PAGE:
Labor markets and workforces have witnessed significant transformation in recent years. Despite all the displacement and financial stress caused by the pandemic, the unemployment rate has fallen rapidly and competition for talent has become increasingly intense. While some of this competition has eased in sectors like tech, hiring managers will continue to face a difficult labor market for the foreseeable future.
In other words, norms and expectations among employees have undergone a permanent shift. Company leaders and recruiting professionals have never been under more pressure to develop effective strategies for attracting talent and maintaining a healthy workforce.
With that in mind, Criteria’s just-published Candidate Experience Report (which questioned 2,000 job seekers globally) examines the demands and concerns of today’s job seekers, from how they view their roles in light of Covid and the economy to what they expect from employers. Here are some of the key takeaways:
While the overnight transition to remote work was a shock for many company leaders and employees, both groups report that it was largely successful. But as people have grown accustomed to the flexibility of remote work, they expect companies to continue offering this flexibility as the pandemic continues and perhaps recedes.
The survey found that one-third of candidates have turned down a job because it didn’t offer acceptable flexible or remote options. Indeed, candidates ranked work-life balance as more important than compensation, work culture, and benefits.
Beyond flexibility, candidates are also in search of the following attributes, in order of importance): more opportunities for career advancement; increased compensation; better managers, teams, and company cultures; a greater sense of purpose at work; and improved benefits.
Although it’s no surprise to see salary and benefits on this list, it’s important for talent professionals to recognize that employees are looking for much more than compensation at work.
TA leaders should never forget that candidates are in a strong position to pursue the jobs they actually want and wait until the right opportunities materialize. More than two-thirds of respondents said they’re “very confident” that they’ll be able to find a satisfying new job — yet another reminder that companies have to work hard to set themselves apart.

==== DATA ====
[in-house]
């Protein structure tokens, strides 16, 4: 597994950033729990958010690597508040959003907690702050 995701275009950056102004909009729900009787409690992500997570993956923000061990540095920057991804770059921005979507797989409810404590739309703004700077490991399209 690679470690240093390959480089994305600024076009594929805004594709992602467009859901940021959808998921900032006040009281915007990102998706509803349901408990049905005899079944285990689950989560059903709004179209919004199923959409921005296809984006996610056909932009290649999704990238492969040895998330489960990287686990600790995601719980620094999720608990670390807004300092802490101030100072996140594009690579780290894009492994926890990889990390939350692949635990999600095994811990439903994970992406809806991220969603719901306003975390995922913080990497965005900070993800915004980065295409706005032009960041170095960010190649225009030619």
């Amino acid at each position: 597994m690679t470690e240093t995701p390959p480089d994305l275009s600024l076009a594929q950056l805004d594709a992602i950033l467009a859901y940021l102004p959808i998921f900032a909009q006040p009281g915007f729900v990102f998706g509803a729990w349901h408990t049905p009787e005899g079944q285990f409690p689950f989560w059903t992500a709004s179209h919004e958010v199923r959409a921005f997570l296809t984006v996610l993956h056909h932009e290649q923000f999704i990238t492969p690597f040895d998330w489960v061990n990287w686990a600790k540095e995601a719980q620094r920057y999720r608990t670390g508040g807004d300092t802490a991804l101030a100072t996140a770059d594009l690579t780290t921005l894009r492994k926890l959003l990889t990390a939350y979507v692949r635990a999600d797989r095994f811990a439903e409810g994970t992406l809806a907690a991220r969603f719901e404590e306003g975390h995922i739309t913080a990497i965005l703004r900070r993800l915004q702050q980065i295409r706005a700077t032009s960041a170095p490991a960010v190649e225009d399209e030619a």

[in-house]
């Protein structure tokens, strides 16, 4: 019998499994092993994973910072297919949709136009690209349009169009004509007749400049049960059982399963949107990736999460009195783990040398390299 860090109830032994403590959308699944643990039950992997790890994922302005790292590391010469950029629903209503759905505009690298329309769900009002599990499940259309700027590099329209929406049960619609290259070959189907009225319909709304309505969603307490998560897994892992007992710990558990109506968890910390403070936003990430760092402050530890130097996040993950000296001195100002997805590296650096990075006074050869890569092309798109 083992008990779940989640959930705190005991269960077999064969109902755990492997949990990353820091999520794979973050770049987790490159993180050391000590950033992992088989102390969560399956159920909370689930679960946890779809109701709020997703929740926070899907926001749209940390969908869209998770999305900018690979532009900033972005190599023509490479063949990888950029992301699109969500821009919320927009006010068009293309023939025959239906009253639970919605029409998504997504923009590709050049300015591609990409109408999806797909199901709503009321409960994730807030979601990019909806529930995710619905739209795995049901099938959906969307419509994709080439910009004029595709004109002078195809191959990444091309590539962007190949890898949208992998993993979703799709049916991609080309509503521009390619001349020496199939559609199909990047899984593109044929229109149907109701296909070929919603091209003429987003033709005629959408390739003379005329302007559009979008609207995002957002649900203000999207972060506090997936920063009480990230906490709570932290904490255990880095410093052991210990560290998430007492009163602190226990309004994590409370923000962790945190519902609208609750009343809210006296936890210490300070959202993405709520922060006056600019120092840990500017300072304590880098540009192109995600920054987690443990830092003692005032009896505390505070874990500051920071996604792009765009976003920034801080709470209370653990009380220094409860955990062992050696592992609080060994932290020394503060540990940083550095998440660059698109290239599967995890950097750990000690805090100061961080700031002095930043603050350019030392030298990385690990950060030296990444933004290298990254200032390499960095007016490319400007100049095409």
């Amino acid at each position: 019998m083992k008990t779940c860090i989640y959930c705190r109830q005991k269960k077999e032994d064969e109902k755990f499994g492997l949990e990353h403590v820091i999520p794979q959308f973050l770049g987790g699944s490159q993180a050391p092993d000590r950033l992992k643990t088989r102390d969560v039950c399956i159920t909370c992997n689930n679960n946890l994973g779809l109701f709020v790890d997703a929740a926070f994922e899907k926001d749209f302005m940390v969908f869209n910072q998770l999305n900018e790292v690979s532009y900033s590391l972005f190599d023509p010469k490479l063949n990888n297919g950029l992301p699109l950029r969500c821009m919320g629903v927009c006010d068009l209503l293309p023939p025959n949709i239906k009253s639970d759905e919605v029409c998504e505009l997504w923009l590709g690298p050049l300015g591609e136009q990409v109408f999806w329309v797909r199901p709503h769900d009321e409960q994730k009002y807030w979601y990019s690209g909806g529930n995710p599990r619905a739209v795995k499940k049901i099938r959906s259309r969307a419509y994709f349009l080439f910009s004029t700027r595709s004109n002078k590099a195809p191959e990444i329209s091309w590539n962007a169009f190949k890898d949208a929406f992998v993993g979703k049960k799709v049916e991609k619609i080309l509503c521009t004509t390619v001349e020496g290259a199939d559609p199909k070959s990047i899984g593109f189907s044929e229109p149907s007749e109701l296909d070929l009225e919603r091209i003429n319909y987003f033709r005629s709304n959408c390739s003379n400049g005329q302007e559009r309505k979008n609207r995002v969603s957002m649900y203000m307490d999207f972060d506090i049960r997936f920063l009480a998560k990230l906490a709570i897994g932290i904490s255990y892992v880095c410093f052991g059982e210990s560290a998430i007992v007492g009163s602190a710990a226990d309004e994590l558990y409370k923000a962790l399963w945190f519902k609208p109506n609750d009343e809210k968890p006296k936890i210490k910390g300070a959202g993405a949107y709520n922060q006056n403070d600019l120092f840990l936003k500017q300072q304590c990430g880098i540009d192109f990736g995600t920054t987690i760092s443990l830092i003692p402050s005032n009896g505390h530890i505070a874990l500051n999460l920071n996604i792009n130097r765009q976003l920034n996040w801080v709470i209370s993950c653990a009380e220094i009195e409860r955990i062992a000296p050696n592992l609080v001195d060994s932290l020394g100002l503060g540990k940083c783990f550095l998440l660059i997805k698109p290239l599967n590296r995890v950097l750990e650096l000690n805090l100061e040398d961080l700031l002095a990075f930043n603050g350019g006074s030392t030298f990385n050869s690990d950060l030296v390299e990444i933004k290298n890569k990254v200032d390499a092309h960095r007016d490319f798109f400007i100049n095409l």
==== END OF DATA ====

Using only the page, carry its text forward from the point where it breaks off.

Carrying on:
Bad Hiring Processes
Although 54% of respondents said they’ve abandoned a recruitment process because the salary didn’t meet their expectations, almost the same proportion (53%) revealed they’d done so because of poor communication from an employer or recruiter.
Additionally, almost a third of job seekers say they’ve dropped out of the hiring process because it was taking too long, while 36% of employees report that negative reviews of a company’s culture are enough to drive them to the exits.
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It’s clear also that job-seekers value transparency in the hiring process. More than half (57%) say they “strongly agree” — while another quarter “somewhat agree” — that job descriptions should list salary information. Sure enough, legislators have taken note of this sentiment; laws requiring salary information in job postings are becoming more common.
Salary is also an area where HR and TA teams need to recognize that candidates are becoming increasingly assertive and confident: 79% of job-seekers either “strongly” (48%) or “somewhat” (31%) agree they’ll be paid enough in their new roles.
Hiring managers may think there’s little they can do about a mismatch in salary expectations, but they should be upfront about what the job will pay. This will show candidates that the company respects their time and it can open up a path to productive negotiation.
Disadvantaged by the Hiring Process
Job-seekers are also confident in their ability to find the right jobs, secure the salaries they want, and outperform their competitors. Seventy-one percent say they “strongly” (40%) or “somewhat” (31%) feel that the hiring process is fair. Meanwhile, 94% think their assessment scores demonstrate their potential “very well” (52%) or “somewhat well” (42%).
These responses provide all the more reason for TA teams to build their hiring processes around rigorous and objective evaluative tools. What’s more, almost three-quarters of candidates say assessments help them showcase their potential beyond their experience. (Over half of candidates say they prefer game-based assessments over question-and-answer tests.)
For now, though 28% of candidates still say they feel disadvantaged by the traditional hiring process — which makes it clear that there remains much work to be done to improve talent acquisition and retention.